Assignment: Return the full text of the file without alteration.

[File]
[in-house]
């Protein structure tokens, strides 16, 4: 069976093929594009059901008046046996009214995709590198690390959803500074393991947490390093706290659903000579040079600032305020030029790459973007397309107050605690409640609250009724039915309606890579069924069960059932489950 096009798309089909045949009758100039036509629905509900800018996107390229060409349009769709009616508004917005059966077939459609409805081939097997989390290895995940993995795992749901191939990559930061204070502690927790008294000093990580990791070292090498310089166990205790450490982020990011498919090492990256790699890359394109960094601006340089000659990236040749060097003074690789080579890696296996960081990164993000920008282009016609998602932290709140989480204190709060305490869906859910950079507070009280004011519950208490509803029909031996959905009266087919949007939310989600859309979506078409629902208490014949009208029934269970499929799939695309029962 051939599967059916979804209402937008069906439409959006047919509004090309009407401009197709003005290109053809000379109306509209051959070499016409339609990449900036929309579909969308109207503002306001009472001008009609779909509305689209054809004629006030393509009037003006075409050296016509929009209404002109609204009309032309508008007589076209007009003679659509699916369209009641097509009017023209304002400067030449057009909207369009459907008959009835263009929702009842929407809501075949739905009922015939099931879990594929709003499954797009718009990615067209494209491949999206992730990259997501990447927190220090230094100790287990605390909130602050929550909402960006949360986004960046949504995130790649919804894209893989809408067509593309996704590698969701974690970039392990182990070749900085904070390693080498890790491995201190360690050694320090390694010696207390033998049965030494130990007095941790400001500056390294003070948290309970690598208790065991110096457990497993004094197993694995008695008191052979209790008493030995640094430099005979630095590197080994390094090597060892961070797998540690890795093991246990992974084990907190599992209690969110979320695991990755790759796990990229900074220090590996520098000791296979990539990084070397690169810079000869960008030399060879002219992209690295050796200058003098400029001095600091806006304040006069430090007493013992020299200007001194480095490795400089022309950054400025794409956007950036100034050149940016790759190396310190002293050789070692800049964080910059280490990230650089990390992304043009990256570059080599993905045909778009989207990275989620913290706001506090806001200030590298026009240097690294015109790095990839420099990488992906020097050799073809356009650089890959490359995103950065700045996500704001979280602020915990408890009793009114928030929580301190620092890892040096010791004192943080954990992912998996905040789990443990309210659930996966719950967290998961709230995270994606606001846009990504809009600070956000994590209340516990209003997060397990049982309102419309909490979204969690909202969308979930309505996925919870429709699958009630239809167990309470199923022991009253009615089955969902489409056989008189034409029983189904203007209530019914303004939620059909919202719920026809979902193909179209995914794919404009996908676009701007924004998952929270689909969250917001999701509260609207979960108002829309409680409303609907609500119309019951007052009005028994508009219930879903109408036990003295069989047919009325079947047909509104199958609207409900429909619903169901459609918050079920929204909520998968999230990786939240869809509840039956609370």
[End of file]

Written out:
[in-house]
């Protein structure tokens, strides 16, 4: 069976093929594009059901008046046996009214995709590198690390959803500074393991947490390093706290659903000579040079600032305020030029790459973007397309107050605690409640609250009724039915309606890579069924069960059932489950 096009798309089909045949009758100039036509629905509900800018996107390229060409349009769709009616508004917005059966077939459609409805081939097997989390290895995940993995795992749901191939990559930061204070502690927790008294000093990580990791070292090498310089166990205790450490982020990011498919090492990256790699890359394109960094601006340089000659990236040749060097003074690789080579890696296996960081990164993000920008282009016609998602932290709140989480204190709060305490869906859910950079507070009280004011519950208490509803029909031996959905009266087919949007939310989600859309979506078409629902208490014949009208029934269970499929799939695309029962 051939599967059916979804209402937008069906439409959006047919509004090309009407401009197709003005290109053809000379109306509209051959070499016409339609990449900036929309579909969308109207503002306001009472001008009609779909509305689209054809004629006030393509009037003006075409050296016509929009209404002109609204009309032309508008007589076209007009003679659509699916369209009641097509009017023209304002400067030449057009909207369009459907008959009835263009929702009842929407809501075949739905009922015939099931879990594929709003499954797009718009990615067209494209491949999206992730990259997501990447927190220090230094100790287990605390909130602050929550909402960006949360986004960046949504995130790649919804894209893989809408067509593309996704590698969701974690970039392990182990070749900085904070390693080498890790491995201190360690050694320090390694010696207390033998049965030494130990007095941790400001500056390294003070948290309970690598208790065991110096457990497993004094197993694995008695008191052979209790008493030995640094430099005979630095590197080994390094090597060892961070797998540690890795093991246990992974084990907190599992209690969110979320695991990755790759796990990229900074220090590996520098000791296979990539990084070397690169810079000869960008030399060879002219992209690295050796200058003098400029001095600091806006304040006069430090007493013992020299200007001194480095490795400089022309950054400025794409956007950036100034050149940016790759190396310190002293050789070692800049964080910059280490990230650089990390992304043009990256570059080599993905045909778009989207990275989620913290706001506090806001200030590298026009240097690294015109790095990839420099990488992906020097050799073809356009650089890959490359995103950065700045996500704001979280602020915990408890009793009114928030929580301190620092890892040096010791004192943080954990992912998996905040789990443990309210659930996966719950967290998961709230995270994606606001846009990504809009600070956000994590209340516990209003997060397990049982309102419309909490979204969690909202969308979930309505996925919870429709699958009630239809167990309470199923022991009253009615089955969902489409056989008189034409029983189904203007209530019914303004939620059909919202719920026809979902193909179209995914794919404009996908676009701007924004998952929270689909969250917001999701509260609207979960108002829309409680409303609907609500119309019951007052009005028994508009219930879903109408036990003295069989047919009325079947047909509104199958609207409900429909619903169901459609918050079920929204909520998968999230990786939240869809509840039956609370």